Psappha, 2022


Contemporary ensemble Psappha has commissioned both emerging and established composers. This recording chronicles works the group has brought to life by John Casken, Ninfea Cruttwell-Reade, Tom Harrold, Mark-Anthony Turnage, Tom Coult, George Stevenson, and Alisa Firsova. 


The selections provide a diverse array of styles, displaying the confidence with which Psappha assays musical challenges. Some of the pieces are by longtime associates, such as John Casken, whose Winter Reels, written for the group’s core “Pierrot plus percussion” instrumentation, depict three different aspects of the season. The first two open with chiming percussion before the rest of the ensemble enters; the third with drums. Climate change has left Casken’s reels unaffected, as blustery percussion and angular melodies depict “A Warming Song.” “A Cold Song ” is more reflective, with intricate layering of the parts and supple solos. “A Spirited Gathering” is rhythmically propulsive and seems like a ceremonial dance with, as one might guess, shades of Stravinsky. It does a slow build to an ebullient climax, with a splash of chimes to conclude.


Cruttwell Reade explores Indian raga in Patdeep Studies, a showcase for sitar player Jasdeep Singh Degun. It is a beguiling work, with the sitar taking up a different aspect of raga in each movement and the ensemble providing subtle accompaniment that often blurs into the sitar part. 


Tom Harrold says of his Dark Dance that it is a “perverse viola concertino.” The piece is rambunctious, playfully tart, and easily could have gone on longer.  Tom Coult’s Two Games and a Nocturne is similarly jocular. The first movement features inside-the-piano glissandos followed by jaunty unison gestures and pitched percussion playing a gangly tune. The second, Meccanico ma accelerando, has a devolving robotic sound in the percussion that is successively overshadowed by stentorian string and wind passages. It closes with an intensification of each instrumental group’s music, with fleet winds and a percussive punctuation to close. “Nocturne” begins with chimes and wind solos with repeated pitches haloed by piano unisons. Strings then become prominent in the texture, taking over some of the angular gestures from the winds. Bird calls, piano chords, and continuous chimes underscored by enigmatic harmonies bring the piece to a pensive close.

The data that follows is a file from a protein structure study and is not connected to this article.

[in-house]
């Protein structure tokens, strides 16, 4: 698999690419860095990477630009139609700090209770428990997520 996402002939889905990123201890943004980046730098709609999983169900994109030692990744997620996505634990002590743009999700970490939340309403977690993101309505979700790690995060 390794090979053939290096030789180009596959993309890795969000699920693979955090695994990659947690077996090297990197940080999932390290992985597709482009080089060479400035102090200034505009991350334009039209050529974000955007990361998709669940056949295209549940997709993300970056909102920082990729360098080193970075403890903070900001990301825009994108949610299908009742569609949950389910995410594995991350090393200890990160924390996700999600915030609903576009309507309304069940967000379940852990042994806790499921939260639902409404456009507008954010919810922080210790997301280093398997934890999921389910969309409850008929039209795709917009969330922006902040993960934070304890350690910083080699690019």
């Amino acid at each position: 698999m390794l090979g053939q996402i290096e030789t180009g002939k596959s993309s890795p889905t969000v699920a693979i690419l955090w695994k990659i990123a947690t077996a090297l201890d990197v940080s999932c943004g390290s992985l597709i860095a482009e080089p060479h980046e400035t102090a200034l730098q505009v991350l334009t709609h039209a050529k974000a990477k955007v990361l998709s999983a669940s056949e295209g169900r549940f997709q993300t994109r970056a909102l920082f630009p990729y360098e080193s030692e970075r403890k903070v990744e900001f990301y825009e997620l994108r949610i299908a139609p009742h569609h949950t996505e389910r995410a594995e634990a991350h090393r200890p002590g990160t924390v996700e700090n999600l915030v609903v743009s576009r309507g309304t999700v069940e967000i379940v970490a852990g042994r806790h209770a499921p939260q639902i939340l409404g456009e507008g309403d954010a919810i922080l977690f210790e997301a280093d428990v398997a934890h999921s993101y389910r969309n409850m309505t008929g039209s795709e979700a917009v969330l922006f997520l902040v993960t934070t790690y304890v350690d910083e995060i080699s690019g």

One of the most successful pieces on Commissions, George Stevenson’s Trees Made of Air, has a Francophone post-tonal pitch palette and consists of overlaid off-kilter ostinatos and angular solo and duet passages. The shifts between different gestures, and their often disparate metrical structures, is a key facet of the piece’s development. Stevenson’s inspiration for the piece is physicist Richard Feynman; in particular, the trajectories of his thought and explication of ideas. One can readily hear how the labyrinthine form of Trees Made of Air might be inspired by one of our era’s greatest minds.


The centerpiece of the recording is Black Milk, by Mark-Anthony Turnage. A sixteen member ensemble supports jazz singer Ian Shaw, who performs Turnage’s setting of an English translation of Paul Celan’s poem Todesfuge (‘Death Fugue’). To say that Turnage is an extraordinary orchestrator is not news. Still, the eloquently arranged accompaniment of Black Milk and the responsive quality it frequently undertakes alongside Shaw’s singing creates a constant feeling of dramatic urgency. Shaw delivers the poem with poignancy and at times great emotionality, both approaches suiting his muscular voice perfectly. 


Three bonus tracks are performances by soprano Daisy Brown of Alissa Firsova’s Songs of the World. Although Hugo von Hofmannsthal is best known as a librettist, Firsova found these poems to be expressive material for art songs. She is correct, and her settings display echoes of the late romantic works to which Hofmannsthal artistically contributed. Lush scoring and lyrical melodies that are beautifully sung by Brown make these songs quite a bonus for listeners. Psappha is involved in a number of current and upcoming projects. Keep an eye and ear open for them.


-Christian Carey